Pledge to keep kissing gates
LORNA MARSH They are as much a symbol of our rural landscape as bales of hay and rolling fields.But now quintessentially English stiles and kissing gates are under threat and in decline because of changes in government legislation.
They are as much a symbol of our rural landscape as bales of hay and rolling fields.
But now quintessentially English stiles and kissing gates are under threat and in decline because of changes in government legislation.
Local authorities now believe that installing them along footpaths and rights of way is a breach of the Disability Discrimination Act 1995 (DDA) and in many cases are taking them down to make the countryside accessible to all
You may also want to watch:
This law requires public services to make “reasonable adjustments” to allow disabled access.
And although the wooden features are sometimes acceptable under the DDA many councils, including Norfolk, now deem them inappropriate in certain instances, identifying them as obstructions for people with mobility problems or with visual impairments.
- 1 Man in his 50s dies after head-on collision on A143
- 2 'Never seen anything like it' - Norfolk Christmas shopping frenzy has begun
- 3 'Landmark' former Tuttles store could be set for new lease of life
- 4 How Norfolk are you? Take this quiz to find out
- 5 Chantry Place 'close to finalising deals' with four major brands
- 6 Norfolk RSPCA store appears on Rip Off Britain
- 7 Air ambulance and coastguard attend incident on Sheringham beachfront
- 8 Brown Derbies and Bender sausages, when Wimpy ruled fast food
- 9 Police probing reports Norwich clubbers have been spiked by needles
- 10 Woman who died in A47 collision named
However Norfolk County Council officials reassured fans of the quaint structures that they were not liable to disappearing.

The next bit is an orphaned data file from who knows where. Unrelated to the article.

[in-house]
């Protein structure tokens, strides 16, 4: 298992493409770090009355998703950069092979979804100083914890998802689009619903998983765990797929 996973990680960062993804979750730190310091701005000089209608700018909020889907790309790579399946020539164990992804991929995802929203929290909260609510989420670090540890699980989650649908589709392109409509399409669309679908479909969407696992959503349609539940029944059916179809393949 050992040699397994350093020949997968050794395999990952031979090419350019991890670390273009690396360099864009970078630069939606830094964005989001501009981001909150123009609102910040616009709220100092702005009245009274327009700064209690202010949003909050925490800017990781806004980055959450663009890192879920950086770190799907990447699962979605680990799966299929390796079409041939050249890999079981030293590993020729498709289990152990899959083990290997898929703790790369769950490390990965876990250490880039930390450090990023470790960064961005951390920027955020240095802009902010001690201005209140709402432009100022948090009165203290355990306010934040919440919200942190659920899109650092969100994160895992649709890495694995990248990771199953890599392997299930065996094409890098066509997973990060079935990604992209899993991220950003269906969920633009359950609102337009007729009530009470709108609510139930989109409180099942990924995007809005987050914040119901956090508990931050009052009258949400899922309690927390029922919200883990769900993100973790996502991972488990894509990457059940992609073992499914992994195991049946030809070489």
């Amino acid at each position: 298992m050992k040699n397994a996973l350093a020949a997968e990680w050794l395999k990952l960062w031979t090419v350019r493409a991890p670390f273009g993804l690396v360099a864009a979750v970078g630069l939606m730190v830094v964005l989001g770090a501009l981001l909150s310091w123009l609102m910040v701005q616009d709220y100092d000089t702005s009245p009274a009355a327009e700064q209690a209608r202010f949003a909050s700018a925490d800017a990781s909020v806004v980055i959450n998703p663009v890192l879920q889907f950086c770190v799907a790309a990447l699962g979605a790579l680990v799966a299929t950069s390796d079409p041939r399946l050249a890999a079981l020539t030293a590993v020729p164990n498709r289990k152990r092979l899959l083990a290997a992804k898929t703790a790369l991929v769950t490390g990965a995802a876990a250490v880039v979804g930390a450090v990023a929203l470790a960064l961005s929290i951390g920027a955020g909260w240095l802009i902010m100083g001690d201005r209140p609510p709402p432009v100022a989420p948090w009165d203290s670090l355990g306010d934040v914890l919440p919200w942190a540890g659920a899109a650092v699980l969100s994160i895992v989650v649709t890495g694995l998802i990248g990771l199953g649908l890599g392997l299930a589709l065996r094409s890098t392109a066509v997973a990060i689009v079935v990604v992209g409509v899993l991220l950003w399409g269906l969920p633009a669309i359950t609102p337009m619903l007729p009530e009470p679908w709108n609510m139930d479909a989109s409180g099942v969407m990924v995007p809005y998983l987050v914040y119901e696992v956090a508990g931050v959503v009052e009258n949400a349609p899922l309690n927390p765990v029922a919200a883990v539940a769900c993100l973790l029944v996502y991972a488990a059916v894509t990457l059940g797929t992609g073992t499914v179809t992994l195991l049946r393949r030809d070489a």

While its sister council in Suffolk has been looking at ways to replace them Paul Ryan, a countryside access officer in Norfolk, said the county was only reviewing cases on a piecemeal basis when an issue arose.
In many instances where access along a path was difficult anyway there would be no point in replacing stiles or kissing gates, he said.
“Halvergate Marshes for example which is often affected by high tides is difficult to access for someone who isn't fully mobile so to insist that the structures along there are replaced would not be appropriate at all.
“There are cases also where we would consider keeping a structure in alongside a new access point even if there were issues but the circumstances would have to be exceptional.
“We try and keep them as barriers when we can but if people are having problems then we review them.
“There is no way that they will completely disappear from the countryside.”
Guy McGregor, the Conservative council member responsible for roads and transport at Suffolk County Council, said: “We have an obligation to provide access to footpaths for everyone.
“The problem is that many kissing gates are virtually impossible to use if you are in a wheelchair. Stiles are no use for people in wheelchairs and are just as difficult for parents with children in buggies.
“There are landowners who are not interested in any access at all and so where there are rights of way it is down to the council to pay and install gates.”
John Collen, a cattle farmer and chairman of the National Farmers' Union in Suffolk, is concerned about the risk of animals escaping. “Kissing gates do a splendid job keeping livestock secure and allowing public access. It is difficult to see what alternatives there could be,” he said.